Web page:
The data has not only proved useful in understanding black holes and where they may be located in the universe, but Thorne said a fascinating discovery was made last August when they observed two neutron stars colliding, called a Kilinova.
LIGO has been shut down for about 15 months and will turn back on in January 2019. He said the labs and data are so intricate that scientists need to understand the complex nature of the data “personality.” When it comes back online, by 2020, Thorne said scientists will be able to see three times farther into the universe. With that increased sensitivity, Thorne is expecting to be able to track one black hole collision per day. By the 2030s he expects to see every black hole collision in the universe. He said there are ambitious plans to detect gravity waves from space with specialized satellites and spacecraft that will orbit the sun, which he believes will help us understand the very first seconds of our known universe.
“It was 400 years ago that Galileo built a small optical telescope and he pointed it at Jupiter and discovered the four biggest moons of Jupiter,” Thorne concluded. “He pointed it at our moon and discovered the craters on the moon. It’s nearly three years ago that LIGO discovered the first gravitational waves from colliding black holes.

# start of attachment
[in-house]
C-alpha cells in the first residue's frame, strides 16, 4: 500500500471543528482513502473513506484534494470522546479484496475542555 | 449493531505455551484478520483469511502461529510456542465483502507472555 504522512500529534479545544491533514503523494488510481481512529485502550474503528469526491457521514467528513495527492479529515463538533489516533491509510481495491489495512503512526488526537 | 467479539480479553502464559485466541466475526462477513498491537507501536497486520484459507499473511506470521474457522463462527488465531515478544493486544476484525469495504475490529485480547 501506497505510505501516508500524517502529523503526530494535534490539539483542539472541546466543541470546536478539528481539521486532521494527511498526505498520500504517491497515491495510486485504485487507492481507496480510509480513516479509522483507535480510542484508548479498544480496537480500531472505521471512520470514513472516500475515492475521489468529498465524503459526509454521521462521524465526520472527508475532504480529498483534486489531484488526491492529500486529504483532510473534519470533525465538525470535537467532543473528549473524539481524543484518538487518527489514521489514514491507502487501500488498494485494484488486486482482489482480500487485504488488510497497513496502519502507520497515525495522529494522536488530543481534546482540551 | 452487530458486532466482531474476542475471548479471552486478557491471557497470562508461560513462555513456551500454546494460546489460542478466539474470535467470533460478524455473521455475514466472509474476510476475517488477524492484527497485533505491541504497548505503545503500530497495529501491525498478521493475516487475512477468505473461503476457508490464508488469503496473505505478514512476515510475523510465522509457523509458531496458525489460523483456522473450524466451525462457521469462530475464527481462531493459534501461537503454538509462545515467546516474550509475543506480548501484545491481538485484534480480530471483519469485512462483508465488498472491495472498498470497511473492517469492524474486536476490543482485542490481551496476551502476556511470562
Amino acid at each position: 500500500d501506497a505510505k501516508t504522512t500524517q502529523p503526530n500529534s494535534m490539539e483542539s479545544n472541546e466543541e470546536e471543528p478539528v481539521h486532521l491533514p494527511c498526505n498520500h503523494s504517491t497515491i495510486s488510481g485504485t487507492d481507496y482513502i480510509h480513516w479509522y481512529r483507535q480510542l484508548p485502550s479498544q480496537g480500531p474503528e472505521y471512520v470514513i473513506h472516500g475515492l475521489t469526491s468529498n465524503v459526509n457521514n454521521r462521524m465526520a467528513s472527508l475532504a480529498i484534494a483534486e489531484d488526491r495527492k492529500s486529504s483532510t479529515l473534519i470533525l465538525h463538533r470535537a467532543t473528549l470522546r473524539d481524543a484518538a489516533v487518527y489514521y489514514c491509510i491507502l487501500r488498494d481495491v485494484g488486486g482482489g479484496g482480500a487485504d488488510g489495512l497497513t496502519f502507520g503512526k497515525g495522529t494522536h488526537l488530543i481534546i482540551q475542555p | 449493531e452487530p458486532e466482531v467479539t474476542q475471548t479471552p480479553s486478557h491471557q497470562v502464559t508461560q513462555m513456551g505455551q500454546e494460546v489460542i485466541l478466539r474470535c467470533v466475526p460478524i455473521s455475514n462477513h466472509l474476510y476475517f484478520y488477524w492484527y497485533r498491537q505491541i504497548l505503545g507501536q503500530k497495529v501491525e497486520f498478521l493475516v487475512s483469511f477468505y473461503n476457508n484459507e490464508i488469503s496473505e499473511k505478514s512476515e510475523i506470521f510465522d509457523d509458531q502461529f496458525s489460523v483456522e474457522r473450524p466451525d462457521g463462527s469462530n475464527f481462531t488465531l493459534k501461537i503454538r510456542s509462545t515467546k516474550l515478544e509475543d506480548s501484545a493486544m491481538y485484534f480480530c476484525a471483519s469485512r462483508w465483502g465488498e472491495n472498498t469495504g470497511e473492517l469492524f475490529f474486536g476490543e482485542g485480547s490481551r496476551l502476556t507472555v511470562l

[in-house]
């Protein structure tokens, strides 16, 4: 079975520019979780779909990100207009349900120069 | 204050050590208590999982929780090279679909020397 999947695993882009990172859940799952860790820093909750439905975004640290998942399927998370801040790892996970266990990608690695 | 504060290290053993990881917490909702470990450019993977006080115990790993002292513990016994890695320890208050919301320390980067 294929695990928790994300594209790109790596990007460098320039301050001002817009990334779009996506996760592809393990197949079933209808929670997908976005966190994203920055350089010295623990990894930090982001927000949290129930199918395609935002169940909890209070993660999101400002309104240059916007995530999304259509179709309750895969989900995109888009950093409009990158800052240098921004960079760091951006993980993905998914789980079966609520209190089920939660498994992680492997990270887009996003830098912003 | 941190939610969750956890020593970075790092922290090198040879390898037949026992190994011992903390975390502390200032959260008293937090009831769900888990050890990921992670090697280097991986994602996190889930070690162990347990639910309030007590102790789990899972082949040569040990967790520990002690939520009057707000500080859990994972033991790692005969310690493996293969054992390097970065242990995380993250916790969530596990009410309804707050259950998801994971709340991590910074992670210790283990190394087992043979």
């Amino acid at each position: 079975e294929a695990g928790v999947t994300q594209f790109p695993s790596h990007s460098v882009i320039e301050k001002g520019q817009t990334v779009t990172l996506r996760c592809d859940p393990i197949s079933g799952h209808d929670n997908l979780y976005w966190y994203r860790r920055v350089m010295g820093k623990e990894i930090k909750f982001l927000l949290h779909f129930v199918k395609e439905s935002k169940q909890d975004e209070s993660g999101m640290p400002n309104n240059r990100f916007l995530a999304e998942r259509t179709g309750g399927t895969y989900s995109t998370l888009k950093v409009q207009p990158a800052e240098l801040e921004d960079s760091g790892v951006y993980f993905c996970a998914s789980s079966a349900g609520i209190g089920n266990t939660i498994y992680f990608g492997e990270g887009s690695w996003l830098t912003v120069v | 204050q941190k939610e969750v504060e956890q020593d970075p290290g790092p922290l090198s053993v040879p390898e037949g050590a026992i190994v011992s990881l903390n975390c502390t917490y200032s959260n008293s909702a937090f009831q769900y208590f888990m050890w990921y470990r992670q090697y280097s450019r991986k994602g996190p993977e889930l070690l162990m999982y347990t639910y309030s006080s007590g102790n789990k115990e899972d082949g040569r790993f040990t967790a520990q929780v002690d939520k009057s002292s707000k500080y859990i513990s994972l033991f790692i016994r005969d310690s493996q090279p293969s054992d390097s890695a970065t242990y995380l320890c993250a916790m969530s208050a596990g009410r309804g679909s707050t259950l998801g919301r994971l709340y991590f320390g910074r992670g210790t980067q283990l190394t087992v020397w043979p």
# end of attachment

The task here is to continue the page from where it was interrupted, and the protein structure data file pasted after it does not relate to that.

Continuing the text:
“When you think about the huge changes in our knowledge of the universe that come from electromagnetic waves in the 400 years since Galileo, I invite you to think about, specifically, what changes in our understanding of the universe will come in the next 400 years from the combination that we now have of both gravitational waves and electromagnetic waves.”
In a question-and-answer segment following his presentation, Thorne encouraged young students to find topics in school they can be passionate about, then the tediousness and hard work that follow won’t be a grind. He also thanked all the taxpayers in the room because it was with public funds that his labs were able to be built (to the tune of over $1 billion).
Thorne was raised in an LDS family but currently identifies as a non-believer. But when asked if he felt the discoveries and current knowledge of the universe are compatible with 19th century Mormon doctrine, he said they are.